Apparatus and process for contacting and separating liquids

- UOP LLC

One exemplary embodiment can be an apparatus for contacting a first liquid and a second liquid. The apparatus can include a vessel. The vessel can include a wall and a funnical frustum. The wall may form a perimeter about an interior space and include a first side and a second side forming a passageway communicating at least one of the first and second liquids to the interior space. The funnical frustum may be positioned proximate to the passageway and abut the wall for facilitating contacting of the first and second liquids.

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Description
FIELD OF THE INVENTION

This invention generally relates to an apparatus and process for contacting and separating liquids.

DESCRIPTION OF THE RELATED ART

Generally, liquid extraction and reaction processes have been widely employed using liquid-liquid mixing in refining and chemical technologies. Such mixing technologies can be utilized for the desulfurization of liquid hydrocarbons, hydrogen fluoride alkylation for producing gasoline blends, and any other suitable process requiring the blending of liquids. Often, the mixing of two immiscible liquids may facilitate a chemical reaction, or extract a substance, such as sulfur, from one liquid phase into the other. Typically, intimate mixing and contacting between immiscible phases followed by an efficient liquid-liquid phase separation is desired for accomplishing the desired reaction and/or separation.

Usually, the liquid-liquid extractors may only perform the extraction function. As an example, static mixers may provide efficient mixing, but often a settling vessel is required downstream in the mixture to separate the two liquid phases. Mixing in a stirred tank can also be very efficient, but the impeller action may result in emulsification slowing separation of the two liquids afterwards. A further mechanism for extraction can be packed bed columns. Another alternative is a vertical tray column used for liquid-liquid extraction that can offer suitable efficiency due to minimum back mixing. However, sufficient space between each tray is typically required for immediate phase separation and to prevent bypassing of a tray by a solvent. Also, the tray column may have limited turndown capability and require some settling volume after the last trays for producing a fine phase separation. Additionally, overflow weirs and downcomers can take up additional space inside the column and reduce the effective tray area. As such, the tray column height can be quite long and diameter is larger than theoretical to accommodate the internals. The height of the column can make it unsuitable for modulation and substantial resources may be required to erect the column in the field and to make the required connections.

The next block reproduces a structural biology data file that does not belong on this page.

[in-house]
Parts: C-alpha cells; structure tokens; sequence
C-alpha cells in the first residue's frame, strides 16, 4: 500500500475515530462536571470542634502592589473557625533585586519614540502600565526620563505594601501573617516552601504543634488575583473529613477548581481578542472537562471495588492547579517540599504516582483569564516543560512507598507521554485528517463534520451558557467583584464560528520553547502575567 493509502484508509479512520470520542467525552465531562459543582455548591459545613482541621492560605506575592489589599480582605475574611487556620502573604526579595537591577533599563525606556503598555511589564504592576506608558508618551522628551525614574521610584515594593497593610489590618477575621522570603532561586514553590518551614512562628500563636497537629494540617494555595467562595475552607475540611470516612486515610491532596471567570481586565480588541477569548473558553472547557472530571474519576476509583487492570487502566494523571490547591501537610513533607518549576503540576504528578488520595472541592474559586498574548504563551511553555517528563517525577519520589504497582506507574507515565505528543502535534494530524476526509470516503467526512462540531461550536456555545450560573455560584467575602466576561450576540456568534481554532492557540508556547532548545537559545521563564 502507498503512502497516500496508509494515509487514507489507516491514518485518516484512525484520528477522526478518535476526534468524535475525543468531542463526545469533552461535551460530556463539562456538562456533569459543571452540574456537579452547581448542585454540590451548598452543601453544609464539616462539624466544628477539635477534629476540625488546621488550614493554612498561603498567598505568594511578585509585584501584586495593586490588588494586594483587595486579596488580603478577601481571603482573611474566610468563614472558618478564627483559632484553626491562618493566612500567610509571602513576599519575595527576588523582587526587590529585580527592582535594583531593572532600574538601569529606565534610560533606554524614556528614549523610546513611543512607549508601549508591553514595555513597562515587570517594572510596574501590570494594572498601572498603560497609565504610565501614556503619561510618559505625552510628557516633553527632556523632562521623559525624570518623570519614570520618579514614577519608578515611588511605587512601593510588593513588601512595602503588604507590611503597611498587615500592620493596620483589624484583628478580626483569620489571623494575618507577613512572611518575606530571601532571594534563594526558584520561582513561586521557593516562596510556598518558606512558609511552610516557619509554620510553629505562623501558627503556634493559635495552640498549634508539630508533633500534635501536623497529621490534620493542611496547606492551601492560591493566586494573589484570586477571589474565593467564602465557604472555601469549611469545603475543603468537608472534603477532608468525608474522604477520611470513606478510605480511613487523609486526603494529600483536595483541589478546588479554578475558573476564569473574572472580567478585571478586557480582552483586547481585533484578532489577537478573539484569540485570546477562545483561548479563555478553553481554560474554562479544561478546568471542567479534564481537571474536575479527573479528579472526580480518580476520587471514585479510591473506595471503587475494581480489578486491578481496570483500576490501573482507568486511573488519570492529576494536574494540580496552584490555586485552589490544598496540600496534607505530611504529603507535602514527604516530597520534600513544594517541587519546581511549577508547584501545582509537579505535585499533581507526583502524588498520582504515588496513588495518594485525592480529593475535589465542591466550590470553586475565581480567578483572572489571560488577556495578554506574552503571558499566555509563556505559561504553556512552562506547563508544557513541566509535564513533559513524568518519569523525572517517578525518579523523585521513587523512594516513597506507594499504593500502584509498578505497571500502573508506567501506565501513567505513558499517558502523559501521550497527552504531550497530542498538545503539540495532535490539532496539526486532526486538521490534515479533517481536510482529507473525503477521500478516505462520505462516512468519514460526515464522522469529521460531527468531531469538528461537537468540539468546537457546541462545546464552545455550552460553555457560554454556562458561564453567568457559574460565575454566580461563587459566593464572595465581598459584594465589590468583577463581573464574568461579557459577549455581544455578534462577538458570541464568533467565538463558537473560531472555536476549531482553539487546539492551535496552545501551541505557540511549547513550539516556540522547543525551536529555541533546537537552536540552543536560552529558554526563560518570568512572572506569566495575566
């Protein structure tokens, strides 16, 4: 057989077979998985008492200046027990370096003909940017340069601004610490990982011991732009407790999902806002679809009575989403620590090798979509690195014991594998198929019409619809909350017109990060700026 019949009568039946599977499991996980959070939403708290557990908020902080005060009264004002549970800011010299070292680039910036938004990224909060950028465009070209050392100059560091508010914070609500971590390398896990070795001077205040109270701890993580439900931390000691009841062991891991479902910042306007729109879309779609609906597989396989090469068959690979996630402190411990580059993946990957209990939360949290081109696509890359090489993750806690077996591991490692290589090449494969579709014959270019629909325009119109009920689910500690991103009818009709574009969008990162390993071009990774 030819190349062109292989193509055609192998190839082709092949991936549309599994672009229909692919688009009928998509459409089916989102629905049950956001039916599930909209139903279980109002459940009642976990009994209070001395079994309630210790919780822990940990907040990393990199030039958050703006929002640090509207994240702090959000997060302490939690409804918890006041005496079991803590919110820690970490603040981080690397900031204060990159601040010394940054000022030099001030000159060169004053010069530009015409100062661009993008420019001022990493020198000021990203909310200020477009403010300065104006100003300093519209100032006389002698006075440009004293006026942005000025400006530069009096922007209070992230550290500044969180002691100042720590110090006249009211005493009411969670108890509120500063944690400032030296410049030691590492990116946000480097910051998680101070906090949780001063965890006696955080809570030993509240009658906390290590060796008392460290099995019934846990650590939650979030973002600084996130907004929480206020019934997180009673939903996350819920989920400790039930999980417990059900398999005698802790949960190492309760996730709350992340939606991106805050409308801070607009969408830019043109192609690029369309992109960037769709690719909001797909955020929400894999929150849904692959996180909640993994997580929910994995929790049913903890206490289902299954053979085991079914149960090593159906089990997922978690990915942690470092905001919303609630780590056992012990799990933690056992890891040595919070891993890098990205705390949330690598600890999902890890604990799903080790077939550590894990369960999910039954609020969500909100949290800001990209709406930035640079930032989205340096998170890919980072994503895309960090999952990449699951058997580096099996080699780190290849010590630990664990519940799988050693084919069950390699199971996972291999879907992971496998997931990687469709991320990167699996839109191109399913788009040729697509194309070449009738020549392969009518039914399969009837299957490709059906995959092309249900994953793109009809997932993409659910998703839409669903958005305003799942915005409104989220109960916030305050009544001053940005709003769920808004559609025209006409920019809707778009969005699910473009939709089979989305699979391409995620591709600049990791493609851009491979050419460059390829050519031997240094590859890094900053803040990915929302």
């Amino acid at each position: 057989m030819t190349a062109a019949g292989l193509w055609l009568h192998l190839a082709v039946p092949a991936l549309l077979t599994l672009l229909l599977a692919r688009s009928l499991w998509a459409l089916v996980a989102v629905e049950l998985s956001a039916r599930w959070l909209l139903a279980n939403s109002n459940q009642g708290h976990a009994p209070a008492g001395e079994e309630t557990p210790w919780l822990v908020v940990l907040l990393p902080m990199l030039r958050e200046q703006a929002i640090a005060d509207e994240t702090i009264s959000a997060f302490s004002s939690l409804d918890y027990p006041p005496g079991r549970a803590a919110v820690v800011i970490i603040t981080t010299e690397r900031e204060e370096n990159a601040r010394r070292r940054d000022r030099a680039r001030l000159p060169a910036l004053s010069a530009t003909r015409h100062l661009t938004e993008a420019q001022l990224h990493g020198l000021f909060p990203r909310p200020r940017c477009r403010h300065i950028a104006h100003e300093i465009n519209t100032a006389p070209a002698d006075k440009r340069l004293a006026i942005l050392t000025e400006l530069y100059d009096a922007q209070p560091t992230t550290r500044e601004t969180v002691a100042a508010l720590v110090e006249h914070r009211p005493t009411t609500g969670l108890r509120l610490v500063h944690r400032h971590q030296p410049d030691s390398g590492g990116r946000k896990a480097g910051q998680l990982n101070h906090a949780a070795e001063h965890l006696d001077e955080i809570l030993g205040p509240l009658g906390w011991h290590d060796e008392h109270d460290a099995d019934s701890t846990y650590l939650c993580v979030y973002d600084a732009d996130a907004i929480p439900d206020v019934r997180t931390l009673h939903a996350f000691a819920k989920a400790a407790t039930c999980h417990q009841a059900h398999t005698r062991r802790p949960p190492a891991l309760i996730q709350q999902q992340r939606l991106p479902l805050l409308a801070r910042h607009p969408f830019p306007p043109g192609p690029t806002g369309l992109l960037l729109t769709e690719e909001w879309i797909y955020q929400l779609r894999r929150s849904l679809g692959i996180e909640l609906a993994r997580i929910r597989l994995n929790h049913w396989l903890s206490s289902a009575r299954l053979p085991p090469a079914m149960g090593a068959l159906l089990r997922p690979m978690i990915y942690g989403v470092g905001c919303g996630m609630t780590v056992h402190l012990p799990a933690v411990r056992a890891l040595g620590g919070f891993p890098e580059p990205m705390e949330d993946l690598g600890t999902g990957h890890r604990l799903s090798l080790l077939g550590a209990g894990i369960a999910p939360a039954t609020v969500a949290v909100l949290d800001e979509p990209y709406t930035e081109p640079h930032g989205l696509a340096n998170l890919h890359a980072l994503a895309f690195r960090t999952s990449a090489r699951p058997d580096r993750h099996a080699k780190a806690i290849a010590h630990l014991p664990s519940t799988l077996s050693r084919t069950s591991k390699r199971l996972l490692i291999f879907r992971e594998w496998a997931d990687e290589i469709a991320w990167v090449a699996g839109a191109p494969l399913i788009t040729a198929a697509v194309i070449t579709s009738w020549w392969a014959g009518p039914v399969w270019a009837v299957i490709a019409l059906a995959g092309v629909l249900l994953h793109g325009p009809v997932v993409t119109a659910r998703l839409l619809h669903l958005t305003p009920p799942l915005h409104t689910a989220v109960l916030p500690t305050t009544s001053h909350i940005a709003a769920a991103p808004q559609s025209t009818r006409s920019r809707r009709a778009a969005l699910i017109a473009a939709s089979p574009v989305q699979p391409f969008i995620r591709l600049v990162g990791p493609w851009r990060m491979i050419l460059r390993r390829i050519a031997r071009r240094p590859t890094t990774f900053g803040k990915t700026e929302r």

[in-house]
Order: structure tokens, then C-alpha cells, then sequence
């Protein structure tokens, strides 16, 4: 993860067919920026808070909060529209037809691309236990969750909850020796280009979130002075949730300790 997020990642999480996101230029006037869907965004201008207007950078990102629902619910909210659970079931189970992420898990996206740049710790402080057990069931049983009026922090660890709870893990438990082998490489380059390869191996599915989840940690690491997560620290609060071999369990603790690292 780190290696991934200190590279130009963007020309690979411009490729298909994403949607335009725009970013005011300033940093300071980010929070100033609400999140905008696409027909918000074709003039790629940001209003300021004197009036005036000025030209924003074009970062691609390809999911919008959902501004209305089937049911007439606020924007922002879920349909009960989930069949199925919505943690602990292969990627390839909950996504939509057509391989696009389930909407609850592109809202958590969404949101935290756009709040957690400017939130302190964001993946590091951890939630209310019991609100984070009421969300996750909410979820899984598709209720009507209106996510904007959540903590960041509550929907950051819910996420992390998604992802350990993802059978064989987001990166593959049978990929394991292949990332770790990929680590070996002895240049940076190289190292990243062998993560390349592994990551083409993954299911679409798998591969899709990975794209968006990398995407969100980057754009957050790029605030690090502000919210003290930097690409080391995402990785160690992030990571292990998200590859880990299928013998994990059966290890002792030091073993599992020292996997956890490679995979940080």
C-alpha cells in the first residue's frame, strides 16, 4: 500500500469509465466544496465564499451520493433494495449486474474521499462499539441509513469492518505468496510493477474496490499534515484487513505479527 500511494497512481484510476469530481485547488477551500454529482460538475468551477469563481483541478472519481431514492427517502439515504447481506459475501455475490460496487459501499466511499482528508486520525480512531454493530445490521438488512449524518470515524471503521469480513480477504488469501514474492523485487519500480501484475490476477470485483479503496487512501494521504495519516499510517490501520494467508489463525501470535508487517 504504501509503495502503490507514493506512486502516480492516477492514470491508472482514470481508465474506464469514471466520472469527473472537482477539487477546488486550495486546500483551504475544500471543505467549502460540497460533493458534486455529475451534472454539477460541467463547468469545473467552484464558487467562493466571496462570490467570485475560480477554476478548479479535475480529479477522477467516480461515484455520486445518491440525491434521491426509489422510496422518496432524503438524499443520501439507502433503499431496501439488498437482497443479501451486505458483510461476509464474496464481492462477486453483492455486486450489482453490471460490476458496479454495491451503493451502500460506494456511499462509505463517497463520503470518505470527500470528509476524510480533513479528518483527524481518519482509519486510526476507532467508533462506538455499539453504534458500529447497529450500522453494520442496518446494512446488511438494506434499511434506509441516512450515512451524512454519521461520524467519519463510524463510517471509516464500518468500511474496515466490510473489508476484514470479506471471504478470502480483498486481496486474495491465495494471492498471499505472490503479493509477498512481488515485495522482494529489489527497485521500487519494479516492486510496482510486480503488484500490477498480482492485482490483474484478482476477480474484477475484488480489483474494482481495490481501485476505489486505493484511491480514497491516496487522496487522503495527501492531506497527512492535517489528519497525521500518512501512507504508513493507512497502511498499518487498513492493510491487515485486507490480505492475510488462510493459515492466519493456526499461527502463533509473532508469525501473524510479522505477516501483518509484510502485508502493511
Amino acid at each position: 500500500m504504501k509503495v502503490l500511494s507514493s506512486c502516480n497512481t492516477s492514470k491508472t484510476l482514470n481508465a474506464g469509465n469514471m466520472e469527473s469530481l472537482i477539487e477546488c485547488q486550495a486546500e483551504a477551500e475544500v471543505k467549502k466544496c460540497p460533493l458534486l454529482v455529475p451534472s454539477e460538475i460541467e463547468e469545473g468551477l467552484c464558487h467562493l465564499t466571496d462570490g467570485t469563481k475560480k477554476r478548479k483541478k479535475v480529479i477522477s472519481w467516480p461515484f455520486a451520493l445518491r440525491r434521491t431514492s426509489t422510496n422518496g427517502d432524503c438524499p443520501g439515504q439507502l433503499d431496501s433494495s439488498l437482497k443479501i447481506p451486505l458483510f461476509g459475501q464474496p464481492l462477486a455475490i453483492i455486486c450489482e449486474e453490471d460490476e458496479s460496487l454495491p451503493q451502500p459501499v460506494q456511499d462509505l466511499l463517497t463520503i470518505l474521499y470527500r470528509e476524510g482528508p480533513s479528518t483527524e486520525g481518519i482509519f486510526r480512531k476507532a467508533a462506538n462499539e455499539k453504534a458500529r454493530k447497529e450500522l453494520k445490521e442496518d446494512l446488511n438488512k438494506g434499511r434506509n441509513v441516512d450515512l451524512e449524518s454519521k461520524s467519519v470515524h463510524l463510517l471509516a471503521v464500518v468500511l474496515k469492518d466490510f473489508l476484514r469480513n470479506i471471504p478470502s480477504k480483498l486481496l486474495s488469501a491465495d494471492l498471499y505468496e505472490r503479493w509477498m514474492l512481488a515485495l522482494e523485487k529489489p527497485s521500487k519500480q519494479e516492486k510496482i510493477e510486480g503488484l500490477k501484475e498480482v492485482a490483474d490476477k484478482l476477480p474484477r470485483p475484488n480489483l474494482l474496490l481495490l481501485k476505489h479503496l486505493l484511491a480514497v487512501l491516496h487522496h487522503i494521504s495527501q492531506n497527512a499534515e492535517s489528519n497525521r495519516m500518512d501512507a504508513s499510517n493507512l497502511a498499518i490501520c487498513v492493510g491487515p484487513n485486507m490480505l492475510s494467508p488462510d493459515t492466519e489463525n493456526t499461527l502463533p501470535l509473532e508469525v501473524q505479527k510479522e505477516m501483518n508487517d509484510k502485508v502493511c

As described above, it is desired to find a liquid-liquid mixing and separation apparatus that can be compact and provide robust performance, and a process corresponding thereto.

SUMMARY OF THE INVENTION

One exemplary embodiment can be an apparatus for contacting a first liquid and a second liquid. The apparatus can include a vessel. The vessel can include a wall and a funnical frustum. The wall may form a perimeter about an interior space and include a first side and a second side forming a passageway communicating at least one of the first and second liquids to the interior space. The funnical frustum may be positioned proximate to the passageway and abut the wall for facilitating contacting of the first and second liquids.

Another exemplary embodiment may be an apparatus for contacting liquids. The apparatus can include the vessel having a wall forming a perimeter about an interior space therein, a top coupled to the wall, and a bottom coupled to the wall. The wall can form a first side and a second side to provide a passageway for at least one liquid. The first side may form a first vane and a second vane. Generally, the second vane tapers the passageway for forming a slot providing at least one liquid into the vessel.

A further exemplary embodiment can be a process for separating immiscible liquids. The process may include providing at least one of the liquids via a slot of a passageway formed by a first side tapering towards a second side above a funnical frustum to impart a swirling motion at an acceleration of about 1-about 60 g, alternatively about 10-about 60 g, to the at least one liquid exiting the slot.

A liquid-liquid vortex contactor can produce a highly dispersed liquid-liquid mixture in a field of centrifugal forces inside a vortex zone to provide intimate contact between two liquid phases for facilitating a liquid-liquid reaction or extraction. The turbulence in the vortex can result in a very large interfacial area for chemical reaction or mass transfer, typically an attractive characteristic for liquid-liquid extraction. In one exemplary embodiment, an almost 100% of a theoretical extraction may be achieved.

Generally, the operation of a liquid-liquid vortex contactor can be based on the rotation of two liquids. In general, the tangential motion of mode of a first liquid (continuous phase) can be used to swirl and break up a second liquid (dispersed phase). As a consequence, it is possible to approach one theoretical stage in a vortex contactor.

Desirably, the vortex contactor provides sufficient yet not excessive shear to reduce the volume required for subsequent phase separation. The proposed liquid-liquid mixer and contactor design can utilize vortex contacting technology. As such, this suitable design is typically desired to reduce the size and cost of liquid-liquid extractors and/or reactors.

DEFINITIONS